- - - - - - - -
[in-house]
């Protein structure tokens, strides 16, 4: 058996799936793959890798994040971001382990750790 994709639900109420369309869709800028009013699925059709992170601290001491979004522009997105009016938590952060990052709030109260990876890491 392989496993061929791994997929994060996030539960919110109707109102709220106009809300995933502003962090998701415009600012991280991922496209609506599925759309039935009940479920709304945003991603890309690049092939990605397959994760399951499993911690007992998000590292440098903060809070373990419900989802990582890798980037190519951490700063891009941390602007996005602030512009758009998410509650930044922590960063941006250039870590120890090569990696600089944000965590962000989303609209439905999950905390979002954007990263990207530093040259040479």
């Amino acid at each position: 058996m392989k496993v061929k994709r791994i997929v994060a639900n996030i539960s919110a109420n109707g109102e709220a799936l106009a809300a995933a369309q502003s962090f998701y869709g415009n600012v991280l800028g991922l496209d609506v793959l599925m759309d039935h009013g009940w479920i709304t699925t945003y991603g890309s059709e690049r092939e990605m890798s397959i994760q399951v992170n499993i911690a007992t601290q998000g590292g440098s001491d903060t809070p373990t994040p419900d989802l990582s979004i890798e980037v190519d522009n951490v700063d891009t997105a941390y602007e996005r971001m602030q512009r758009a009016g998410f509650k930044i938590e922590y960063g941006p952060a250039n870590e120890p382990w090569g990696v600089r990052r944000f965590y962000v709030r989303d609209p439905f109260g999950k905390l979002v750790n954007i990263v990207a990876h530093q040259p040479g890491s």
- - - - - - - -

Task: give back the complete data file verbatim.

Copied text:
[in-house]
């Protein structure tokens, strides 16, 4: 058996799936793959890798994040971001382990750790 994709639900109420369309869709800028009013699925059709992170601290001491979004522009997105009016938590952060990052709030109260990876890491 392989496993061929791994997929994060996030539960919110109707109102709220106009809300995933502003962090998701415009600012991280991922496209609506599925759309039935009940479920709304945003991603890309690049092939990605397959994760399951499993911690007992998000590292440098903060809070373990419900989802990582890798980037190519951490700063891009941390602007996005602030512009758009998410509650930044922590960063941006250039870590120890090569990696600089944000965590962000989303609209439905999950905390979002954007990263990207530093040259040479």
């Amino acid at each position: 058996m392989k496993v061929k994709r791994i997929v994060a639900n996030i539960s919110a109420n109707g109102e709220a799936l106009a809300a995933a369309q502003s962090f998701y869709g415009n600012v991280l800028g991922l496209d609506v793959l599925m759309d039935h009013g009940w479920i709304t699925t945003y991603g890309s059709e690049r092939e990605m890798s397959i994760q399951v992170n499993i911690a007992t601290q998000g590292g440098s001491d903060t809070p373990t994040p419900d989802l990582s979004i890798e980037v190519d522009n951490v700063d891009t997105a941390y602007e996005r971001m602030q512009r758009a009016g998410f509650k930044i938590e922590y960063g941006p952060a250039n870590e120890p382990w090569g990696v600089r990052r944000f965590y962000v709030r989303d609209p439905f109260g999950k905390l979002v750790n954007i990263v990207a990876h530093q040259p040479g890491s």